Other taxable income to S corporation shareholders
If a shareholder owns more than 2% of the outstanding stock of an S corporation, amounts paid for group health insurance for that shareholder are included on their W-2 as "wages." The same applies to amounts contributed to Health Savings Accounts (HSA).

Additional differences between S corporations and C corporations
Unlike a C corporation, an S corporation is not eligible for a dividends received deduction. Also unlike a C corporation, an S corporation is not subject to the 10 percent of taxable income limitation applicable to charitable contribution deductions.

State and local tax considerations
General. Some but not all states recognize a state tax law equivalent to an S corporation. In those states, an S corporation may be treated the same way for state income tax purposes as it is treated for Federal purposes. For most states, an S corporation election at the federal level automatically has the effect of treating the corporation as an S corporation at the state level as well. A few states such as New York and New Jersey require a separate state-level S corporation election in order for the corporation to be treated as an S corporation for state tax purposes. A state taxing authority may require that a copy of the Form 1120S return be submitted to the state with the state income tax return.
California. S corporations pay a franchise tax of 1.5% of net income in the state of California (minimum $800). This is one factor to be taken into consideration when choosing between a limited liability company and an S corporation in California. For highly profitable enterprises, the LLC franchise tax fees (minimum $800[8]), which are based on gross revenues, may be lower than the 1.5% net income tax. Conversely, for high-gross-revenue, low-profit-margin businesses, the LLC franchise tax fees may exceed the S corporation net income tax.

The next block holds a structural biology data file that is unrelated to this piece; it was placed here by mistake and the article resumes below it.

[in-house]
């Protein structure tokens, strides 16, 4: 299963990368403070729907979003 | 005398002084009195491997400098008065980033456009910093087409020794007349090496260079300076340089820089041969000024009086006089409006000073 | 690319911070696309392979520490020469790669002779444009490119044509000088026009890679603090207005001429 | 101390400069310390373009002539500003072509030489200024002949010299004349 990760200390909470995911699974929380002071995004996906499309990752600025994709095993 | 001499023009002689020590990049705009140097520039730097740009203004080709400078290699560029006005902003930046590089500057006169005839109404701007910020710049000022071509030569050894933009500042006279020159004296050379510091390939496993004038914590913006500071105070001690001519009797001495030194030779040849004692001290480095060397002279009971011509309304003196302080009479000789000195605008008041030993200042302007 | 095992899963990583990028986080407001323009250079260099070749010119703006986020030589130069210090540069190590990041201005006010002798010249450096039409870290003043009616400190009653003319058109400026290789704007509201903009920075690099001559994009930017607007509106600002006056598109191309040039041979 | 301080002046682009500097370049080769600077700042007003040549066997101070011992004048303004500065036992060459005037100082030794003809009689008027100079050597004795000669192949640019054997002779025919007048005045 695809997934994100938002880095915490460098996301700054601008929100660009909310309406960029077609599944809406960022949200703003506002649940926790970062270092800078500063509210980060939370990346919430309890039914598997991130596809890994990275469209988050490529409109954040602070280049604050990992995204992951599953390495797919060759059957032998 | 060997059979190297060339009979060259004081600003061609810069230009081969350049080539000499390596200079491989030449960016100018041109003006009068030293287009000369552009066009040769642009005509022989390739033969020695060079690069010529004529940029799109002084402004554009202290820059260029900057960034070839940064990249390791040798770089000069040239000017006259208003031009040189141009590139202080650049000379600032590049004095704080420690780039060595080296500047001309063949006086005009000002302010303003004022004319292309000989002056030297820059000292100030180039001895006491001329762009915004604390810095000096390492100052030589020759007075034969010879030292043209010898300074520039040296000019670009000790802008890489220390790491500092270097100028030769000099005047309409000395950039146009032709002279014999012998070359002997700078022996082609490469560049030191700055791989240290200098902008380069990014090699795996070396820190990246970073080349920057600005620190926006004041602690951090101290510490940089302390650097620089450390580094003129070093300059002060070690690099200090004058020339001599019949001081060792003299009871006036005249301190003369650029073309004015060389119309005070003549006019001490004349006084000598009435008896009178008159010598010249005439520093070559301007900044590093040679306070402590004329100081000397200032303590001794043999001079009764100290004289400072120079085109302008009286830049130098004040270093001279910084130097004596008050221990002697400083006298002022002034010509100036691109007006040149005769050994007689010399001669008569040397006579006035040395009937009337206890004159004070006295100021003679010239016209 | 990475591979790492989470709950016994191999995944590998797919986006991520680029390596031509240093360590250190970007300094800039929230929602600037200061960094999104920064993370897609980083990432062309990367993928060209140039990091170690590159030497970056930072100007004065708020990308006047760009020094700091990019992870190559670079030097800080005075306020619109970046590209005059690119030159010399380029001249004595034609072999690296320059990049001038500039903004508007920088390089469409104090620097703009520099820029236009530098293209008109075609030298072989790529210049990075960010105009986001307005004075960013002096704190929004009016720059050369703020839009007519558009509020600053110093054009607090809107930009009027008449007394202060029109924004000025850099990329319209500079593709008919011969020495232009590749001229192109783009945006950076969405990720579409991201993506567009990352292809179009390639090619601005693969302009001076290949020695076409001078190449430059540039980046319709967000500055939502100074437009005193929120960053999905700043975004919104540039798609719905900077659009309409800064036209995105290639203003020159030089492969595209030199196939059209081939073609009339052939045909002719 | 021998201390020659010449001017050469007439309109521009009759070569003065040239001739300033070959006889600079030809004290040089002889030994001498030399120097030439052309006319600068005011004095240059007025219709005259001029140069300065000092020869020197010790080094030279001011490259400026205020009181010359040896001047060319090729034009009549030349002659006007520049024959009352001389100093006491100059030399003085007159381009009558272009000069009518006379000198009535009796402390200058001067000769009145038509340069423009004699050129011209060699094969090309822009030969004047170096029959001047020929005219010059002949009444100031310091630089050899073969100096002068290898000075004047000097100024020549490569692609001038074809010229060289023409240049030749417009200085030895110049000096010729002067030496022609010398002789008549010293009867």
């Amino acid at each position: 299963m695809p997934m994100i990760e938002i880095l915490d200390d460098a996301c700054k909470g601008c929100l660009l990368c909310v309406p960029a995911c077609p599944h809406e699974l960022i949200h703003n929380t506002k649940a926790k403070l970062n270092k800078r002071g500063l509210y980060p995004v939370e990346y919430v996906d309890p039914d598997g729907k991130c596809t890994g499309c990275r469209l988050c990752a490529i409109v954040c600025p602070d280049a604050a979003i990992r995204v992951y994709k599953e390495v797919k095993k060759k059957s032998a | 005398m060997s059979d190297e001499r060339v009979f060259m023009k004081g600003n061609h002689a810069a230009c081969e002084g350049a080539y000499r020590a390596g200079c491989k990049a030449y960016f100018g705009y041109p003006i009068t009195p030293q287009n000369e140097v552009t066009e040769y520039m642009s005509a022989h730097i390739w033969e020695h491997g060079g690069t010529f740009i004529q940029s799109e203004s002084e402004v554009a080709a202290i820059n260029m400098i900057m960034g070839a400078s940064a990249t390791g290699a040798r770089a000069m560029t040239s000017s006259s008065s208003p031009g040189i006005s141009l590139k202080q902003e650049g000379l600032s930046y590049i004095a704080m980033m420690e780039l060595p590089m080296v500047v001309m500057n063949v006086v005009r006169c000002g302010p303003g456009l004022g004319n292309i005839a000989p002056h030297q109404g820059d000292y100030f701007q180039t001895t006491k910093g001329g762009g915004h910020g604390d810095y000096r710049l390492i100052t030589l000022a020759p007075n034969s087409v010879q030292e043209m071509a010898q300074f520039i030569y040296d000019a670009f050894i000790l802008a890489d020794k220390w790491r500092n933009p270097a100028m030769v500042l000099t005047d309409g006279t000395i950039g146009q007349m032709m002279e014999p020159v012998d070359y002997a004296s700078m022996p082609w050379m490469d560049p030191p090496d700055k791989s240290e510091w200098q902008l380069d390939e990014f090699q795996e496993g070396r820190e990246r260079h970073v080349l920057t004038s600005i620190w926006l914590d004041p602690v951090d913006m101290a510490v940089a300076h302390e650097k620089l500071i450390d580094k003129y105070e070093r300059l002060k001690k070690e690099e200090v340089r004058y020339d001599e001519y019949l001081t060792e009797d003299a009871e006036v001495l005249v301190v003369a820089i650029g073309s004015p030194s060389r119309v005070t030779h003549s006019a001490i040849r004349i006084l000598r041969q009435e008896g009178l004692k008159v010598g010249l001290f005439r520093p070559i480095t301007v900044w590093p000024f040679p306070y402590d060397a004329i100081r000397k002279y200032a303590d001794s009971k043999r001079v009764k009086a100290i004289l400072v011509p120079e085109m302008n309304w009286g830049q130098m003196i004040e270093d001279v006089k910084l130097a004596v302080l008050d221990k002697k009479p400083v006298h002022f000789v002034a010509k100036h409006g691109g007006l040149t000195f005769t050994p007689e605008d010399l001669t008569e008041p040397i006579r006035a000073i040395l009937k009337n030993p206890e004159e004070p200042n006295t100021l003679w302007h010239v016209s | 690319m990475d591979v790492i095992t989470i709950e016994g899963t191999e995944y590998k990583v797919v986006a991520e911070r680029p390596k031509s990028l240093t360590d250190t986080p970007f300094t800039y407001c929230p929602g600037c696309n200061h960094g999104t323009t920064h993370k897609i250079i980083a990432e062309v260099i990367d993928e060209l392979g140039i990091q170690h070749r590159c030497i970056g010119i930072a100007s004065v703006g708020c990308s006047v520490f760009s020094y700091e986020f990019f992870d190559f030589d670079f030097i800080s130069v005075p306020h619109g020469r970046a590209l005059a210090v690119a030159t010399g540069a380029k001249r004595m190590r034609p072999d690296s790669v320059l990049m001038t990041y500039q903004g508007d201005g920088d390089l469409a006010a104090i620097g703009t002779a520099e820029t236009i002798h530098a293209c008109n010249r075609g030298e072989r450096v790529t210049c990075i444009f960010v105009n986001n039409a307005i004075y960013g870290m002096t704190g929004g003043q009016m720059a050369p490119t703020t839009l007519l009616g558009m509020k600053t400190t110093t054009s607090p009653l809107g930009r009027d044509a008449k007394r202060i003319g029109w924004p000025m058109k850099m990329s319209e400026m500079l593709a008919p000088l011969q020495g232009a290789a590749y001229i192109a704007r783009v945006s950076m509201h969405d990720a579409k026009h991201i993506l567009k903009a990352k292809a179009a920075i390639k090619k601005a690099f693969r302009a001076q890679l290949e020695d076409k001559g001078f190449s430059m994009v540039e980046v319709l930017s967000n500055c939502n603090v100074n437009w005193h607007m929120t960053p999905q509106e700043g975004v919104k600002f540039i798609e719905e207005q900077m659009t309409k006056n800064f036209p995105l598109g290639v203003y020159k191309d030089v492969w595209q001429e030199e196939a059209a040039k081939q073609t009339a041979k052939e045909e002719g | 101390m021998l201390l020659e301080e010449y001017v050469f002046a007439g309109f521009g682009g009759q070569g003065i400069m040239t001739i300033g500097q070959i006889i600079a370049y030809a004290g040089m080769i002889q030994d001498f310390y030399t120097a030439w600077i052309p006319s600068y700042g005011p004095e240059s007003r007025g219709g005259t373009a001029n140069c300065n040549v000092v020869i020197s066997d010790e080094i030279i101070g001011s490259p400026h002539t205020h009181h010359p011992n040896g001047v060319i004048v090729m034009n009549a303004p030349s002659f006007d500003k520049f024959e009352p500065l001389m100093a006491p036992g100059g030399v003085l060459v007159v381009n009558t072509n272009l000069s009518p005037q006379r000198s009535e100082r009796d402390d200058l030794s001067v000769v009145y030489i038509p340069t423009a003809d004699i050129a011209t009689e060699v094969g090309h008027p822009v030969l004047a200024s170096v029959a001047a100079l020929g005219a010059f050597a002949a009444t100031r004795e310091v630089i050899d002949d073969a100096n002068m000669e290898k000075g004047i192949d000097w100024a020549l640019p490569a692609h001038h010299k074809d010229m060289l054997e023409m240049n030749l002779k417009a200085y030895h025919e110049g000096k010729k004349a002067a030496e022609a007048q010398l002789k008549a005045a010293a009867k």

New York City. S corporations are subject to the full New York City corporate income tax at an 8.85% rate. However if the S corporation can demonstrate that a portion of its business was done outside the city, that portion will not be subject to the additional tax.

Qualification for S corporation status

In order to make an election to be treated as an S corporation, the corporation:

If a corporation meets the foregoing requirements and wishes to be taxed under Subchapter S, its shareholders may file Form 2553: "Election by a Small Business Corporation" with the Internal Revenue Service (IRS). The Form 2553 must be signed by all of the corporation's shareholders. If a shareholder resides in a community property state, the shareholder's spouse generally must also sign the 2553. The S corporation election must typically be made by the fifteenth day of the third month of the tax year for which the election is intended to be effective, or at any time during the year immediately preceding the tax year. Congress has directed the IRS to show leniency with regard to late S elections. Accordingly, often, the IRS will accept a late S election. If a corporation that has elected to be treated as an S corporation ceases to meet the requirements (for example, if as a result of stock transfers, the number of shareholders exceeds 100 or an ineligible shareholder such as a nonresident alien acquires a share), the corporation will lose its S corporation status and revert to being a regular C corporation. If more than 25% of a S-corporation's gross receipts consists of passive income for three consecutive years when the corporation has accumulated earnings and profits, the S corporation will automatically lose its subchapter S status and revert to being a regular C corporation.

Getting Help

If you are considering incorporation as an option for liability protection for your business, consult with a business attorney in your state that regularly handles business formation and corporate tax issues. Many online services now offer do-it-yourself kits for incorporating but provide no legal advice to you. Incorporating without the assistance of an attorney can result in missed filing deadlines for federal or state tax issues, which can be very expensive. Proper pre-planning and professional assistance with establishing an S corp provides the best protection for your business.


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David K. Staub